Lincoln Ruchti’s Chasing Ghosts: Beyond the Arcade is another great exploration of the golden age of arcade gaming, but it’s hard to match King of Kong when it comes to sheer nostalgic exuberance.
General Magic (2018)
Not familiar with General Magic? Then you probably weren’t following tech in the 1990s. One of the hottest startups of its era, General Magic had an all-star lineup of engineers, ranging from some of the creators of the original Apple Macintosh to future superstars like Tony “Nest” Fadell, setting out to build the next big revolutionary product in high tech history.
That product was the world’s first handheld personal communicator, more than a decade before the iPhone came along. General Magic, like the recent Chicago Bulls documentary series The Last Dance, benefits from a mixture of great archive footage and current-day interviews with participants reflecting on what happened. And, in this case, where it both went right and went very wrong.
We Are Legion: The Story of Hacktivists (2012)
We Are Legion is a documentary about “hacktivist” collective Anonymous. The film puts the Guy Fawkes mask-wearing hacktivists into a historical context, by tracing their more modern 4chan incarnation back to the protest culture of the 1960s.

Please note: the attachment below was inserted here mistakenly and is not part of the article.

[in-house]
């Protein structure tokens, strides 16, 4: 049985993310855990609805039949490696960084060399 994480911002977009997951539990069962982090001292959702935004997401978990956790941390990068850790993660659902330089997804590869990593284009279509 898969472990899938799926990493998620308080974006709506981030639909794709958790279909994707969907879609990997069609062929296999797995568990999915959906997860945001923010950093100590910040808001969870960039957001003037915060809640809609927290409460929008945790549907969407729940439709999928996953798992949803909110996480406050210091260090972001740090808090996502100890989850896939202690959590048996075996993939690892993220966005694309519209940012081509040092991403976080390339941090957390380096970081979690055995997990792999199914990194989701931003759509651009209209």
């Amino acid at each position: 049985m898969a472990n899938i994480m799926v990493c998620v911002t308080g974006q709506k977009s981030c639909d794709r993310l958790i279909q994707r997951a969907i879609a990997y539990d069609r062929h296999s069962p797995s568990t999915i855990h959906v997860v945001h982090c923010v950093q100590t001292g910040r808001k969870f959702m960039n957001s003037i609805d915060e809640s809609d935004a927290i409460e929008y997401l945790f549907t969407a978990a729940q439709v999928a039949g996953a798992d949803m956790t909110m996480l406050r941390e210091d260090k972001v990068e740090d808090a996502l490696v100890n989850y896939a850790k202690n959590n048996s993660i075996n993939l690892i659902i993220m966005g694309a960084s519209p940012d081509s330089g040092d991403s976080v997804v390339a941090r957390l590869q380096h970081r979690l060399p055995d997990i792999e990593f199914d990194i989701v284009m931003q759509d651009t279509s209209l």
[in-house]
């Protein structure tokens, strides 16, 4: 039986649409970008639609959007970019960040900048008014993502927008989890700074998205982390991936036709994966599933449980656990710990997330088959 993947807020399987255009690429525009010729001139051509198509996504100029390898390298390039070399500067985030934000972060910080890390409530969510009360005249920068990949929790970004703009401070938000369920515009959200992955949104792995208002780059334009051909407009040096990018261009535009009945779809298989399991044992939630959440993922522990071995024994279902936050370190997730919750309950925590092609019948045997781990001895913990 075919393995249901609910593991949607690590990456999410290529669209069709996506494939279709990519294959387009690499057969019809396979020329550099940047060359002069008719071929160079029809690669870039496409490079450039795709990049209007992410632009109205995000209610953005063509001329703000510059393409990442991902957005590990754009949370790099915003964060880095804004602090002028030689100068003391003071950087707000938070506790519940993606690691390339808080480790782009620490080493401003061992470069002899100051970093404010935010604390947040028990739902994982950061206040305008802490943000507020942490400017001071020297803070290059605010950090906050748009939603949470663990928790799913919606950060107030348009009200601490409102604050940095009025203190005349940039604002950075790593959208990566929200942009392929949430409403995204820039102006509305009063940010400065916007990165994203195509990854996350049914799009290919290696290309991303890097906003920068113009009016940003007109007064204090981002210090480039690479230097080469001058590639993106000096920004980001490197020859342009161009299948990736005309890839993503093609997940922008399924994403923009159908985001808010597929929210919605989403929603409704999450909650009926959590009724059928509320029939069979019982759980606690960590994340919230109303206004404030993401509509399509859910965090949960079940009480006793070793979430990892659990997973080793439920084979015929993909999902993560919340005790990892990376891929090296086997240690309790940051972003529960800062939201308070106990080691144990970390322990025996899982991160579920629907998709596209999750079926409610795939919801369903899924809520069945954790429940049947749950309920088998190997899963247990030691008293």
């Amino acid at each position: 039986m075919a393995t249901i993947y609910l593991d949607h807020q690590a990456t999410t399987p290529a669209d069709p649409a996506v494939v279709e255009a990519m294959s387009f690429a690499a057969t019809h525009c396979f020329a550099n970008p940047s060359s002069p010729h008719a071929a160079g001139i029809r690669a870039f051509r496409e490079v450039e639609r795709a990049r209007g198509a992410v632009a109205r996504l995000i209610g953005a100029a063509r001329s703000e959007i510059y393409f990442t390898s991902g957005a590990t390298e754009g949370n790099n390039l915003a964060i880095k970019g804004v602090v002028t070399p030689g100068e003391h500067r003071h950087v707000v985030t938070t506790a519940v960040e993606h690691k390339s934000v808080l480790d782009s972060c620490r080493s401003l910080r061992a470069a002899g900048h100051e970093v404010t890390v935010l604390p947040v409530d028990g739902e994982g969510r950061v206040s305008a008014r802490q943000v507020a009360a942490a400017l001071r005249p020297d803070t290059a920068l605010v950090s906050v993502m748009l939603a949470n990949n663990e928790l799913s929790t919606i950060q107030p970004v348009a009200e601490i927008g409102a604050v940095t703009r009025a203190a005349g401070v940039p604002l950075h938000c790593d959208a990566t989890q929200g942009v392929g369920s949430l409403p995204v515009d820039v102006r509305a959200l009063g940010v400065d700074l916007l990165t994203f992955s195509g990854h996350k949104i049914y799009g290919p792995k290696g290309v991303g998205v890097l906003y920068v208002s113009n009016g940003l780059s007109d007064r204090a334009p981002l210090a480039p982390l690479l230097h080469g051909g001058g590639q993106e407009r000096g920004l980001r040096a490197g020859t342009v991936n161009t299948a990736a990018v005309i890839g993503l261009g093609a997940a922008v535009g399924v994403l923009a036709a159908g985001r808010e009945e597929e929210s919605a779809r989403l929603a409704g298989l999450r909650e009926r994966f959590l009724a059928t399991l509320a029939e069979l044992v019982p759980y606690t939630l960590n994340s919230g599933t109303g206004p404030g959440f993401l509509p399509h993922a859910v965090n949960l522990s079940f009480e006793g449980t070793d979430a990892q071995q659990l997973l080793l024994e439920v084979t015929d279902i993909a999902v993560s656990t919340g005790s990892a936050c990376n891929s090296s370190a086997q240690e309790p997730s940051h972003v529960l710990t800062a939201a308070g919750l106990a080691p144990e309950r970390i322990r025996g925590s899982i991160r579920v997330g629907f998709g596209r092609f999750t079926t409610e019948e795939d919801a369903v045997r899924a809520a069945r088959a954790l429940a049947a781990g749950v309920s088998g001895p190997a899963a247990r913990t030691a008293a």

Director Brian Knappenberger manages to get some interesting interviews with real-life Anonymous members and poses the right moral and ethical questions. With both large scale hacks and protests only having gotten bigger since 2012, We Are Legion remains incredibly timely viewing.
I Am Human: A Documentary About Real-Life Cyborgs (2019)
Cyborgs are real, and in this compelling documentary, you’ll meet a fair few of them. The documentary follows the journeys of three pioneering patients — one a paraplegic, one a Blind person, and one a Parkinson’s patient — as they get to grips with implantable brain interfaces.
Beyond this, I Am Human grapples with questions of what humanity’s ability to technologically augment people will mean for the human race.
The Man with the Movie Camera (1929)
It’s easy to think that the world we live in now — with the arrival of drones, robots, A.I., and 3D printing — is seeing profound change than at virtually any other point in history. This documentary, the oldest on our list by more than half a century, will challenge that belief.
A highly experimental film shot directed, written and edited by the Soviet filmmaker Dziga Vertov, The Man with the Movie Camera sets out to depict what was then the modern city, freshly transformed by mechanization and electrification.